I understand that you make a password more secure by increasing its length and by adding numbers and symbols since you increase the number of possibilities that a hacker would have to brute force. However, would he know beforehand the length of the password and if you used numbers or symbols? Or would he only find out slowly as his brute force machine chugs away?
Even most weak hash routines like MD5 do not reveal the length or diversity of characters in your password until the matching hash is found.
This is thanks to something called the Avalanche Effect of cryptographic hashes.
This holds true even more so for strong hashes. The attacker would not have any clues about the password until the brute-force successfully finds a match.
It is important that the developer uses a unique salt per user, so to prevent the use of pre-existing Rainbow Tables.
The way passwords are stored these days takes care to avoid revealing anything to the attacker. The stored form of the password has a fixed length, and even the system owner cannot find the original password which produces this fixed-length representation -- in theory, the only way to find whether you have the correct password is to enter it and be logged in successfully.
A brute-force attack tries every possible password, starting from the empty string, every possible 1-character string, every possible 2-character string, etc. A dictionary attack attempts passwords from a collected dictionary of strings which have been used as passwords or could be used as passwords, often with variations in capitalization and spelling (e.g. try permutations of upper and lower case or common substitutions).
Revealing details about acceptable passwords helps attackers tweak their attacks to reduce the size of the search space, which means they can focus their work better and get done (or give up) faster. For example, if they know the password has to be at least 12 characters long, they can bypass any guesses which are 11 characters or less. Similarly, if they know there has to be at least one digit and one punctuation character, they can skip those dictionary entries which do not meet these criteria, and/or avoid creating guesses which fail a known criterion. (However, these criteria may still be useful, because they force users out of the even shallower pool of all-alphanumeric passwords.)
Assuming that your application properly stores the users passwords by hashing them with a good encryption routine such as bcrypt, having the data from the database will only give you one bit of information: the salt. Everything else will be encrypted and likely the exact same size for all passwords (at least in binary; you can transform such in decimal digits and the size will eventually vary, but it won't be representative of the number of characters in the password.)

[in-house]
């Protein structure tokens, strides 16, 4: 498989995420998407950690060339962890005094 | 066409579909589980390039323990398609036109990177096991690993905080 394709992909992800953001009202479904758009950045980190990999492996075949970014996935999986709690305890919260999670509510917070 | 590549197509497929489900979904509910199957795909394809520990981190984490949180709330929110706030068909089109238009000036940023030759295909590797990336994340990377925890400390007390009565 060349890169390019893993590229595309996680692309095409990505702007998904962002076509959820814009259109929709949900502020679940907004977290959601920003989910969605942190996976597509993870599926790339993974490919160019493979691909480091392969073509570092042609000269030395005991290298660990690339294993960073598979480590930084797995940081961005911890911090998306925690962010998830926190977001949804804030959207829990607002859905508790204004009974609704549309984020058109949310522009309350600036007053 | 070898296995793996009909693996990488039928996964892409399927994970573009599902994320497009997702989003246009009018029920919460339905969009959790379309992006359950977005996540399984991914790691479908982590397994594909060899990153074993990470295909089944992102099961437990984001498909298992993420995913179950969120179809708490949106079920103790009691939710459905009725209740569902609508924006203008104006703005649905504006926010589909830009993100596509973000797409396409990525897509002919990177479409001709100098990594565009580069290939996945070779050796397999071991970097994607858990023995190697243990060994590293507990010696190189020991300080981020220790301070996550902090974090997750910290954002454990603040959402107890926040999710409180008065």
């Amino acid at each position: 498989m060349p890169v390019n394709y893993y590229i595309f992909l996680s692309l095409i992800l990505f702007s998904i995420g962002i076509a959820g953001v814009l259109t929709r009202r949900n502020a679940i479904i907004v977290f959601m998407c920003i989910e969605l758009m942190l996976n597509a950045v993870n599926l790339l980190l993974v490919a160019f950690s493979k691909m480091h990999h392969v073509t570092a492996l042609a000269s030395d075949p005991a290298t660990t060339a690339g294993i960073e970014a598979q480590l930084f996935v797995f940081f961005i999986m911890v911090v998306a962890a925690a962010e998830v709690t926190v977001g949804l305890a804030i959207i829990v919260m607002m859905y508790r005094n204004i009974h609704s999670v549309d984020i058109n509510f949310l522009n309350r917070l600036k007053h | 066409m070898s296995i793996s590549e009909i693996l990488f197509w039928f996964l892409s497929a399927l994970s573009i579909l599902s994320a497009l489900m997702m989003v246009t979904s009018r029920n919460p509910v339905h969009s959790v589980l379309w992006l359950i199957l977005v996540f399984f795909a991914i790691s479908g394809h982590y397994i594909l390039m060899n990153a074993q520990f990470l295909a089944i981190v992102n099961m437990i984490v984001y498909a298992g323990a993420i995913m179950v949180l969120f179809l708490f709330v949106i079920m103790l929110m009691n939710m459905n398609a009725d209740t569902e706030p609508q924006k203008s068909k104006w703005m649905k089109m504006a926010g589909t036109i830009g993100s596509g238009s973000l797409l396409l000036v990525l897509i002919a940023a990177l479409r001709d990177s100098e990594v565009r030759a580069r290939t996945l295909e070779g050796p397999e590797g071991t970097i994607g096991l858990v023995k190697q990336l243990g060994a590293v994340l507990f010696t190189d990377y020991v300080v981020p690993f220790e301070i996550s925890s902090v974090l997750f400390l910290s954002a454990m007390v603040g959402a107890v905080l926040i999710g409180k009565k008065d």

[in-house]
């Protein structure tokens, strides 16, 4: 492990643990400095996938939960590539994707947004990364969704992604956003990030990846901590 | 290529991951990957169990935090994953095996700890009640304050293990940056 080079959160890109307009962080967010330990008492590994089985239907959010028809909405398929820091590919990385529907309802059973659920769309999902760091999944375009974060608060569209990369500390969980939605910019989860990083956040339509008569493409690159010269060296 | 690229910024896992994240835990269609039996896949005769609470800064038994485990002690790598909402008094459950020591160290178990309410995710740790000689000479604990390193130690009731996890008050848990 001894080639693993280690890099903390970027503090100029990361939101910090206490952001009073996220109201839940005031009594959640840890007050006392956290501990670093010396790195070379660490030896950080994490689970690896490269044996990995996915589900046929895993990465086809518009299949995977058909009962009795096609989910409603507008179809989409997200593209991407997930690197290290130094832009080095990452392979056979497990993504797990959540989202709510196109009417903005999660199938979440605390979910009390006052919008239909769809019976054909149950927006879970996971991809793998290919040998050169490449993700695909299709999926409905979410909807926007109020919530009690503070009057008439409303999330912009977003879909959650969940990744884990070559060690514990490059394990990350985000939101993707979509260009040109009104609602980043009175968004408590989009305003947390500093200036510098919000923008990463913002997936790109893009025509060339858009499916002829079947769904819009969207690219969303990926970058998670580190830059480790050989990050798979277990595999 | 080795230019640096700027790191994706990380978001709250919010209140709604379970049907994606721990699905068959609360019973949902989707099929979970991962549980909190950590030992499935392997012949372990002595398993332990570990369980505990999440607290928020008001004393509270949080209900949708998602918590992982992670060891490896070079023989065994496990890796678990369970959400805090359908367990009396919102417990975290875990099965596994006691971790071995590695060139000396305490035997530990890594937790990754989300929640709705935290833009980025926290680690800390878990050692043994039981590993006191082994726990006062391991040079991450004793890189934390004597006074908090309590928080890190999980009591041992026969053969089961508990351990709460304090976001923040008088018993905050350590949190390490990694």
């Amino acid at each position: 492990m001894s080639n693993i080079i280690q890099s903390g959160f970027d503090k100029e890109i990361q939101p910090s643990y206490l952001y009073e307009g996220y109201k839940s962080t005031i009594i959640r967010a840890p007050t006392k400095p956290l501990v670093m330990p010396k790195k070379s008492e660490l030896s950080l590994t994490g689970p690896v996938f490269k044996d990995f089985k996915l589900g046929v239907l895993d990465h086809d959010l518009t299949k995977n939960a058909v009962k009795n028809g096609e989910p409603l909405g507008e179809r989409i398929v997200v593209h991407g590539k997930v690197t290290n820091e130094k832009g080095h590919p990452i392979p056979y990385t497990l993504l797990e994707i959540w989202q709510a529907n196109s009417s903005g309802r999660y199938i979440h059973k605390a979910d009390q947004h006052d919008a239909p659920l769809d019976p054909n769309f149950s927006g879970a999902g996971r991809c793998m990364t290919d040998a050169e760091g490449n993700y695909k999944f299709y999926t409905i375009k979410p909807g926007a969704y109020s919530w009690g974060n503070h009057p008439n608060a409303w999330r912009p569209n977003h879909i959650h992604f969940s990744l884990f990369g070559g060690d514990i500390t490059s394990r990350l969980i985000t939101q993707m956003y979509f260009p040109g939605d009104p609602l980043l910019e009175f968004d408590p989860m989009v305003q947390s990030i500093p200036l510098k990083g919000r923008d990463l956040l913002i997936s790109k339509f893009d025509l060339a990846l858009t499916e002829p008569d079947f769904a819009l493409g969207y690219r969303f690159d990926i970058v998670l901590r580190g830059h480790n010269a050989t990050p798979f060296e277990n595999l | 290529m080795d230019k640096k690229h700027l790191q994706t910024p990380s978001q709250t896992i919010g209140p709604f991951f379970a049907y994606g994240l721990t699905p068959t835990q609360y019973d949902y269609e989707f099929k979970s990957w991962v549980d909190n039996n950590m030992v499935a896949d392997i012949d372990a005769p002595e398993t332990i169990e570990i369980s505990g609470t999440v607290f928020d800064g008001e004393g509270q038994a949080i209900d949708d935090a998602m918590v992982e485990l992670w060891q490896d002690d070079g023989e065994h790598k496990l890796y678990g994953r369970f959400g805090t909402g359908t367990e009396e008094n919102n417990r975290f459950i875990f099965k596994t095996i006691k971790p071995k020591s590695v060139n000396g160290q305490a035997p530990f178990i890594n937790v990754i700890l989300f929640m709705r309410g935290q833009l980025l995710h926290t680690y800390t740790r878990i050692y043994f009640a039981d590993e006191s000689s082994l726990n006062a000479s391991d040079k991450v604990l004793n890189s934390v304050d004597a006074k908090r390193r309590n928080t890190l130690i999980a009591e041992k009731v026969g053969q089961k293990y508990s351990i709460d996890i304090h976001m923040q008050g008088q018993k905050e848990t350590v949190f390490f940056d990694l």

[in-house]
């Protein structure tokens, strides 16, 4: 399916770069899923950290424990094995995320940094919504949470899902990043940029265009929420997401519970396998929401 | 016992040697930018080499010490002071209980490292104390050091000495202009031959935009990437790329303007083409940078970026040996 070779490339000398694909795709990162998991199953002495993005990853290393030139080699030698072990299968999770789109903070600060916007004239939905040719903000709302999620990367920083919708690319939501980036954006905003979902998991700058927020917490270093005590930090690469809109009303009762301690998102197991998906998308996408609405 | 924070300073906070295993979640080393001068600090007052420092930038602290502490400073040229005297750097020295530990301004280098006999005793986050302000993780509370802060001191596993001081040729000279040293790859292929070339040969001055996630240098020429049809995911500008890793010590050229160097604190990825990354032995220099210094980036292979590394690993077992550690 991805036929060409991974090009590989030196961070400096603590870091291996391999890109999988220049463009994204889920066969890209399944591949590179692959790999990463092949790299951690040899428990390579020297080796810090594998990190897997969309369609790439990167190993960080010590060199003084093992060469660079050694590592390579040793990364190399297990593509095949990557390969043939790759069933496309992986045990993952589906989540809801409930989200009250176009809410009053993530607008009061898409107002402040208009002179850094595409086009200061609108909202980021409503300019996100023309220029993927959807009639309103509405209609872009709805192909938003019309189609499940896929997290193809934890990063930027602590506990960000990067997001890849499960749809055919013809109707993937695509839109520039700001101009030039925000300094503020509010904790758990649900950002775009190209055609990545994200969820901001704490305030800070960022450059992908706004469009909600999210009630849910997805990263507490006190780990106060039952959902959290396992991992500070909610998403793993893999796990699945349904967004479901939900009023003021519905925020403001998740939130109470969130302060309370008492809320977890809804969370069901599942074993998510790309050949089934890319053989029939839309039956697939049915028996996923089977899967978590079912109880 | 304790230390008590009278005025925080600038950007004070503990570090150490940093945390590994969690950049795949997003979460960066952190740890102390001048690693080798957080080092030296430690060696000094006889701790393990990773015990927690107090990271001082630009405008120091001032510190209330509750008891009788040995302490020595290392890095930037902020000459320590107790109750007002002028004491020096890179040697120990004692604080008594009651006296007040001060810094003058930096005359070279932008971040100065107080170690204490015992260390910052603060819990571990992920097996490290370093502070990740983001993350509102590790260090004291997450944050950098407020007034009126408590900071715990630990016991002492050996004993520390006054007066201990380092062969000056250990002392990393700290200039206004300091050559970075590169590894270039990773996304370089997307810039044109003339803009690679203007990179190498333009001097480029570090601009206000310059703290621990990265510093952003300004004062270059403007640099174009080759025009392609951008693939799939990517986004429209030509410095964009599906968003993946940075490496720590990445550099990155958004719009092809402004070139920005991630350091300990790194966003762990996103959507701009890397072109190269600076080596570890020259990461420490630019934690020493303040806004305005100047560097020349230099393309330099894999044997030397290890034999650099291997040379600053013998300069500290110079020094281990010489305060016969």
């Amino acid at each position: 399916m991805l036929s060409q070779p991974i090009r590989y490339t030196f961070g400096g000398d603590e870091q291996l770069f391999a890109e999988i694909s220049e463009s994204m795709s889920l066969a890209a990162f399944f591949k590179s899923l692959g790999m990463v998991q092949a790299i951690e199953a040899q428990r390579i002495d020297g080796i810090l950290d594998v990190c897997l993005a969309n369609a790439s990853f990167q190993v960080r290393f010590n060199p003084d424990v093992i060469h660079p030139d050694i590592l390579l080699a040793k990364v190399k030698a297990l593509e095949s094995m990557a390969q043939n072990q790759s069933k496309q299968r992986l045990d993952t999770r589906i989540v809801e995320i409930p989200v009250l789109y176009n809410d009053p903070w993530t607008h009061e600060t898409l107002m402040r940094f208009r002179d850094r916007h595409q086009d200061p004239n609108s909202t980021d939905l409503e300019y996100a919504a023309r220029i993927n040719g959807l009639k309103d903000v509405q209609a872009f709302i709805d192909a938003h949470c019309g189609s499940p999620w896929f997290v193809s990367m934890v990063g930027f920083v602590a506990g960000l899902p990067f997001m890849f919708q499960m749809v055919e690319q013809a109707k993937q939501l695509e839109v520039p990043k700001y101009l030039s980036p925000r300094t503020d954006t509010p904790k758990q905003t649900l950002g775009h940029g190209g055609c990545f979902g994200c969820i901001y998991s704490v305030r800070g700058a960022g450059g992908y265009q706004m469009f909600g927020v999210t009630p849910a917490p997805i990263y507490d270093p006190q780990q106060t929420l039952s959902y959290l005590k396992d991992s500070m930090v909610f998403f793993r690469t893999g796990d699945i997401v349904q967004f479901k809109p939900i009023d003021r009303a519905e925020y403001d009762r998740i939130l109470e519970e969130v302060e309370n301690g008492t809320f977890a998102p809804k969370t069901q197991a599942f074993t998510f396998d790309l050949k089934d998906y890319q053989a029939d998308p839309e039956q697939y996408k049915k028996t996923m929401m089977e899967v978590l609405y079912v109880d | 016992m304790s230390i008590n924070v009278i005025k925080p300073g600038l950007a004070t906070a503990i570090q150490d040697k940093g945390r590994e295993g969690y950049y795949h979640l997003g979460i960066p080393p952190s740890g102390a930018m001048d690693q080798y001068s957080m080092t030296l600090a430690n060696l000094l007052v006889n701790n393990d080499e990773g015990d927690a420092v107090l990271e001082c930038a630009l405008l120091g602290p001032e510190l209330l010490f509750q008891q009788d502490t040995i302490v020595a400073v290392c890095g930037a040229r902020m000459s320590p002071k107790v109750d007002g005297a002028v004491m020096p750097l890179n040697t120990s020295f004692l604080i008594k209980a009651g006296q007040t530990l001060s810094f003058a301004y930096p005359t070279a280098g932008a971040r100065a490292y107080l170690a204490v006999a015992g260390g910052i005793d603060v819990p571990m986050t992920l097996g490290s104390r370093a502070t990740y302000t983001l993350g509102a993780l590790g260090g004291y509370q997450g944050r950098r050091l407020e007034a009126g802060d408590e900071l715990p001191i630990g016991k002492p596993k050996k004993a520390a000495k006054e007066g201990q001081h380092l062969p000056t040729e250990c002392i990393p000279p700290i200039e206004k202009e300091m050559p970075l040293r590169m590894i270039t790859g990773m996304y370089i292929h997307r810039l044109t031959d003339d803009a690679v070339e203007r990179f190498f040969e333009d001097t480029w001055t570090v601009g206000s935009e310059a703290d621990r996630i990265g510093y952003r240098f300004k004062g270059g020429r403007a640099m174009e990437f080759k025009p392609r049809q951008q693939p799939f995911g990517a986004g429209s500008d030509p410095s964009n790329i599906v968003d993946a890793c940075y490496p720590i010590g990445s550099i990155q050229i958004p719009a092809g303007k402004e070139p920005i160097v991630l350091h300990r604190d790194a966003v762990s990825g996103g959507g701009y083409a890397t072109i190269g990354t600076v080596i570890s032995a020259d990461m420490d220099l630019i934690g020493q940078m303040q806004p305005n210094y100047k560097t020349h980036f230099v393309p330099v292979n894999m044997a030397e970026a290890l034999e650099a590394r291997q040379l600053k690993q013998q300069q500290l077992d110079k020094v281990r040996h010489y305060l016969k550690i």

Is it possible for a hacker to know the length of your password?
As others mentioned, if you have that information, such as a minimum and maximum number of characters, then you at least offer such a limit to the hacker. So between 8 and 32 gives that hacker a smaller range of attacks than 8 and 256, or even, unspecified (and your app. makes sure to truncate if longer than an unspecified, but still pretty large maximum.)
There is, of course, another possibility. If the hacker somehow has access to your packets, then the hacker may get some information there. Especially between a rather small or a rather large password. The TLS connection, even if you can't decrypt the password, is likely to give up a partial bit of information in that regard. Scientists who work at cracking existing encryption schemes have made such comments, that a certain amount of parameters can be guessed with relatively good estimates from encrypted data. For example, if you have a sentence, it is likely to include many spaces. With certain encryption schemes, that can help break the message. And even if it takes a month or two to break your password, it is likely good enough since you probably don't change your passwords that often... That being said, this is very complex work and I don't think that too many black hat hackers would bother in that direction.